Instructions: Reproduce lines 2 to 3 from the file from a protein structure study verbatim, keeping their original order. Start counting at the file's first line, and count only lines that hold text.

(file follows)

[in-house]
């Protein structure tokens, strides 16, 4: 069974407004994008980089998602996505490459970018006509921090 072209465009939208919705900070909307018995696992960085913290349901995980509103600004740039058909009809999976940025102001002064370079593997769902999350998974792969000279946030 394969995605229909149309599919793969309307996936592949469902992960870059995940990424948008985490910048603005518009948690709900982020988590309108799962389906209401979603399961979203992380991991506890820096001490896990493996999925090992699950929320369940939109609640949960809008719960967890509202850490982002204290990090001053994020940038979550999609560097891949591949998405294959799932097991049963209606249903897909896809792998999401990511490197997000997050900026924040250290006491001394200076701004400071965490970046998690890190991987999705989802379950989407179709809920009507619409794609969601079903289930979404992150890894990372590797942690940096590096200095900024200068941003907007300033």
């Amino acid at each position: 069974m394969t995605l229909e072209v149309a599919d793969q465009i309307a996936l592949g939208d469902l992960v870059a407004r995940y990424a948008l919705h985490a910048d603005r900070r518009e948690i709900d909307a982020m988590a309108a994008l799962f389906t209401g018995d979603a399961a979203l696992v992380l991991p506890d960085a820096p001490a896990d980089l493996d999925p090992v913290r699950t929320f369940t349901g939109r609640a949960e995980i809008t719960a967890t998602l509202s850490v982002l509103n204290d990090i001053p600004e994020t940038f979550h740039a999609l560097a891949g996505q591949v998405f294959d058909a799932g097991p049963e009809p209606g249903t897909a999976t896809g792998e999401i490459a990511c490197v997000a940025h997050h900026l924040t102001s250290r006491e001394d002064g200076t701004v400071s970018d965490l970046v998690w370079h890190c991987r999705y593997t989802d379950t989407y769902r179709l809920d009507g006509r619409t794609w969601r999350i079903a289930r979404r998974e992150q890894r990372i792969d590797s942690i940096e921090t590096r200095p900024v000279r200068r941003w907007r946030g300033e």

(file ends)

């Protein structure tokens, strides 16, 4: 069974407004994008980089998602996505490459970018006509921090 072209465009939208919705900070909307018995696992960085913290349901995980509103600004740039058909009809999976940025102001002064370079593997769902999350998974792969000279946030 394969995605229909149309599919793969309307996936592949469902992960870059995940990424948008985490910048603005518009948690709900982020988590309108799962389906209401979603399961979203992380991991506890820096001490896990493996999925090992699950929320369940939109609640949960809008719960967890509202850490982002204290990090001053994020940038979550999609560097891949591949998405294959799932097991049963209606249903897909896809792998999401990511490197997000997050900026924040250290006491001394200076701004400071965490970046998690890190991987999705989802379950989407179709809920009507619409794609969601079903289930979404992150890894990372590797942690940096590096200095900024200068941003907007300033």
């Amino acid at each position: 069974m394969t995605l229909e072209v149309a599919d793969q465009i309307a996936l592949g939208d469902l992960v870059a407004r995940y990424a948008l919705h985490a910048d603005r900070r518009e948690i709900d909307a982020m988590a309108a994008l799962f389906t209401g018995d979603a399961a979203l696992v992380l991991p506890d960085a820096p001490a896990d980089l493996d999925p090992v913290r699950t929320f369940t349901g939109r609640a949960e995980i809008t719960a967890t998602l509202s850490v982002l509103n204290d990090i001053p600004e994020t940038f979550h740039a999609l560097a891949g996505q591949v998405f294959d058909a799932g097991p049963e009809p209606g249903t897909a999976t896809g792998e999401i490459a990511c490197v997000a940025h997050h900026l924040t102001s250290r006491e001394d002064g200076t701004v400071s970018d965490l970046v998690w370079h890190c991987r999705y593997t989802d379950t989407y769902r179709l809920d009507g006509r619409t794609w969601r999350i079903a289930r979404r998974e992150q890894r990372i792969d590797s942690i940096e921090t590096r200095p900024v000279r200068r941003w907007r946030g300033e």